An official website of the United States Government Here's how you know

Official websites use .gov

A .gov website belongs to an official government organization in the United States.

Secure .gov websites use HTTPS

A lock ( ) or https:// means you’ve safely connected to the .gov website. Share sensitive information only on official, secure websites.

123 Agreements


How Are They Created?

In 1954, the United States enacted the Atomic Energy Act (the Act). Before the United States can conduct a significant nuclear export, Section 123 of the Act requires the United States have an agreement with the relevant country which meets specified criteria – hence the moniker “123 Agreement.”

Section 123 establishes nine nonproliferation criteria that 123 Agreements must include. The criteria require 123 agreements to legally obligate our partners to observe specific standards in a multitude of areas including peaceful uses; International Atomic Energy Agency (IAEA) safeguards (technical measures through which the IAEA seeks to verify that nuclear material is not diverted from peaceful uses); physical security of nuclear materials; and prohibitions on enriching, reprocessing, and transfer of specific material and equipment without our consent.

The Department of State leads the negotiations of all 123 Agreements, with technical assistance from and concurrence of the Department of Energy, and in consultation with the Nuclear Regulatory Commission. The President approves the 123 Agreement, which he or she then submits to Congress for review. Following the review period, a 123 Agreement can be brought into force so long as a joint resolution of disapproval has not been enacted.

Why Do We Use Them?

123 Agreements are important tools for United States foreign policy as they legally bind partners to United States standards on nonproliferation, which are the most stringent and rigorous in the world. Actively engaging in 123 Agreements deepens political relationships between the United States and its partners. A full-fledged nuclear cooperation partnership can lead to political and economic ties lasting as long as 100 years and can be the catalyst for cooperation on other foreign policy issues.

Further, 123 Agreements aid the United States economy by promoting United States competitiveness in the global civil nuclear market and interconnected high-tech arenas. Without such an agreement, U.S. companies that manufacture and export nuclear material, equipment, or reactor components cannot compete in foreign markets, and Americans lose high-quality job opportunities.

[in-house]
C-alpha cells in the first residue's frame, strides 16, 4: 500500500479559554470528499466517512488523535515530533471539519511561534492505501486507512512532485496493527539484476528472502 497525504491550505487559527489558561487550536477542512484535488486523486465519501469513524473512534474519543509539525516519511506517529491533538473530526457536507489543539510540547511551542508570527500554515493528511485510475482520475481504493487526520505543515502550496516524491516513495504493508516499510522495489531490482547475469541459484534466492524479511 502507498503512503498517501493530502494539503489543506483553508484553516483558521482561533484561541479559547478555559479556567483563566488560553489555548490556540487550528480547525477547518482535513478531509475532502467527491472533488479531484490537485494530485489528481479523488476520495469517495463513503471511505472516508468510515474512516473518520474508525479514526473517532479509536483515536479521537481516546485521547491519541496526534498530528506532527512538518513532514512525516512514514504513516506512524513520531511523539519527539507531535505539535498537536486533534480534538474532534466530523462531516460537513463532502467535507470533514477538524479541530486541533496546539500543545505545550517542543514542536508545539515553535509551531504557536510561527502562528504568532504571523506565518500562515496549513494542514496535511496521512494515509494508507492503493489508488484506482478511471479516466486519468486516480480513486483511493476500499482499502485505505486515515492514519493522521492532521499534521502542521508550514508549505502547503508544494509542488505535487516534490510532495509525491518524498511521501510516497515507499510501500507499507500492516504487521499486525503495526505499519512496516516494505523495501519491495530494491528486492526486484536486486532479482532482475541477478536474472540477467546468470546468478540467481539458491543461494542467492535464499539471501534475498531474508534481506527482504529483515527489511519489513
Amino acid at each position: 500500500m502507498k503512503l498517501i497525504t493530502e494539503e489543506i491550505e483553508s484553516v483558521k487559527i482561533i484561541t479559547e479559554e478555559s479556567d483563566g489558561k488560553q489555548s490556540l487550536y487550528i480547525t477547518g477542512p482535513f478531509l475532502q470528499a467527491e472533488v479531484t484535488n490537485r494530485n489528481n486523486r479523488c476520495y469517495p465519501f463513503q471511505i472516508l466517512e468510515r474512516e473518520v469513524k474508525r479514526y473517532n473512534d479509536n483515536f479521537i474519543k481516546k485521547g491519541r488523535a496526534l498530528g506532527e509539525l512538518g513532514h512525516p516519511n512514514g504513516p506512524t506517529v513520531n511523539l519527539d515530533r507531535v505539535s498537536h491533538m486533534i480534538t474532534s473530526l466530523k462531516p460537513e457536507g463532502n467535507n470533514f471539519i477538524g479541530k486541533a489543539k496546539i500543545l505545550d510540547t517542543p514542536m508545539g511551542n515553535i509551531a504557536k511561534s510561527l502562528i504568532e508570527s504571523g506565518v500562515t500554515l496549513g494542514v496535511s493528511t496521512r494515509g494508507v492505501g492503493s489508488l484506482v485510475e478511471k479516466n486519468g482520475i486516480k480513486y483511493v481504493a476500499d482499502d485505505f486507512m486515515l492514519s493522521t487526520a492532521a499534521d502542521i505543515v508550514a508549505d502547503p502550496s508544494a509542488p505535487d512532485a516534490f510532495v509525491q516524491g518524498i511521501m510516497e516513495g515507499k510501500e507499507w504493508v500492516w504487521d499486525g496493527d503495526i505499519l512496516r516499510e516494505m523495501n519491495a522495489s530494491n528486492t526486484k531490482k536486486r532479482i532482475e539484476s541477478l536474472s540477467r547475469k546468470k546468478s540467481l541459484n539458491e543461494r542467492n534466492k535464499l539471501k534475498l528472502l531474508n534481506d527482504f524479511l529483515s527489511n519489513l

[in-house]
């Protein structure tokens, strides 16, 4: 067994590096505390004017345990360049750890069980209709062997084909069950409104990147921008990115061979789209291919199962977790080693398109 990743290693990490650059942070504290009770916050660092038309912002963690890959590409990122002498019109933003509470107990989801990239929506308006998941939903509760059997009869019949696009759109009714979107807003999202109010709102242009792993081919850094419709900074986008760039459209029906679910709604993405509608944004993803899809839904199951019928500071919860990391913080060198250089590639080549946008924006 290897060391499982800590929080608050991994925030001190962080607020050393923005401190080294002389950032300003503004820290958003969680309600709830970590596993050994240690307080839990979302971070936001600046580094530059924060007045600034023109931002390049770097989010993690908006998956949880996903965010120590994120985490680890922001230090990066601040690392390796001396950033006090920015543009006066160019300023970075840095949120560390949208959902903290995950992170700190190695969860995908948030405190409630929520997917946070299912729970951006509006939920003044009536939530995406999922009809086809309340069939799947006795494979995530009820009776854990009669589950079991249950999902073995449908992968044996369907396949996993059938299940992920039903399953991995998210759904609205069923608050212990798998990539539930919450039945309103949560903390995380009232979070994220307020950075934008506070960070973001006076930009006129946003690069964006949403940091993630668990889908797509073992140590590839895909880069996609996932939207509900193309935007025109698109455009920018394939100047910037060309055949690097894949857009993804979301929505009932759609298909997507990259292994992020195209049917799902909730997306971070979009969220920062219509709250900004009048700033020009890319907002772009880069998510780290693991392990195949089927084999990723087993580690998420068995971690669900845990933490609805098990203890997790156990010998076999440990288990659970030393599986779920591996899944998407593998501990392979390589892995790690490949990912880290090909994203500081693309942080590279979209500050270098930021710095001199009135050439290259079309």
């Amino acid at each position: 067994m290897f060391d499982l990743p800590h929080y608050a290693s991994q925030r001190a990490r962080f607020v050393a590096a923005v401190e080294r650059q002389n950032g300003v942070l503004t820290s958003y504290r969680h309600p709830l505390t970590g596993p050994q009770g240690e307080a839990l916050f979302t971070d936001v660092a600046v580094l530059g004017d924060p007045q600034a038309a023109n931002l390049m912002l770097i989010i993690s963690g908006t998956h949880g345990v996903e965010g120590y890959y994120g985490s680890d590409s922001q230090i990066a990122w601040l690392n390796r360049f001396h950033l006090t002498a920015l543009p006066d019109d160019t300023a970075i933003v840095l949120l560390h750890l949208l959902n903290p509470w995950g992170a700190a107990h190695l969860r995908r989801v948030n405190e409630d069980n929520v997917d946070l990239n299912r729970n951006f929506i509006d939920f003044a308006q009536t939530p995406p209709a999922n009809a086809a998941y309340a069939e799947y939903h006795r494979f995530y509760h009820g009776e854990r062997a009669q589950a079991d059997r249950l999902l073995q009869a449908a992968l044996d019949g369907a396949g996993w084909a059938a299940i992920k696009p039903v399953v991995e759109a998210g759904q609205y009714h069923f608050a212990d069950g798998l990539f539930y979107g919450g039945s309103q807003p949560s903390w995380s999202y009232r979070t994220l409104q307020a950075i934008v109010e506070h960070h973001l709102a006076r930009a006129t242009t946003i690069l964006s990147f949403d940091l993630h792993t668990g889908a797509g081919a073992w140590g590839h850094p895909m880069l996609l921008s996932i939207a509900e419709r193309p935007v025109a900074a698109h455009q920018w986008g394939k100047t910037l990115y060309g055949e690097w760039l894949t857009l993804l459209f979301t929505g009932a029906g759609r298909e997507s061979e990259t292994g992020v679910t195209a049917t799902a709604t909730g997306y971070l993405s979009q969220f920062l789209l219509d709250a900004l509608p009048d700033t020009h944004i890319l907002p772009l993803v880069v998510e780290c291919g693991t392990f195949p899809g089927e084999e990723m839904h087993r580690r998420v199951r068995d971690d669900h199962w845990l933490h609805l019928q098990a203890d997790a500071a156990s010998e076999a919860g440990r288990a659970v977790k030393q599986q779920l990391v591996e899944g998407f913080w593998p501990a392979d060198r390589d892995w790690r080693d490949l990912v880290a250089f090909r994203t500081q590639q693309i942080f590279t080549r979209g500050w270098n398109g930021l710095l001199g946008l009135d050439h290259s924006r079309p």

In February 2019, the United States announced it would pursue less formal arrangements with additional partners: Nuclear Cooperation Memoranda of Understanding (NCMOUs). NCMOUs are diplomatic instruments to strengthen ties between the United States and partner nuclear experts. NCMOUs do not allow for the transfer of nuclear items but instead help partners build their own nuclear energy and technology infrastructure.

What Are The Benefits to The United States’ Partners?

123 Agreements on civil nuclear cooperation with the United States allow our partners access to the benefits of peaceful uses of United States nuclear energy, science, and technology. Civil nuclear cooperation with the United States gives our partners access to sustainable and responsible nuclear programs, underpinned by confidence that such cooperation will not be misused – whether deliberately or inadvertently – or lead to the proliferation of nuclear weapons. Further, 123 Agreements set the foundation for educational and technological transfers and collaborations to occur between the United States and partners.

How Many 123 Agreements Do We Have? 

As of December 5, 2022, the United States has 23 123 Agreements covering 47 countries, the IAEA, and Taiwan. The agreement with Taiwan was negotiated through the American Institute in Taiwan.

  1. Argentina
  2. Australia
  3. Brazil
  4. Canada
  5. China
  6. European Atomic Energy Community (Euratom)
  7. India
  8. Indonesia
  9. Japan
  10. Kazakhstan
  11. Republic of Korea
  12. Mexico
  13. Morocco
  14. Norway
  15. Russian Federation
  16. Switzerland
  17. Turkey
  18. Ukraine
  19. United Arab Emirates
  20. United Kingdom
  21. Vietnam
  22. IAEA
  23. Taiwan

U.S. Department of State

The Lessons of 1989: Freedom and Our Future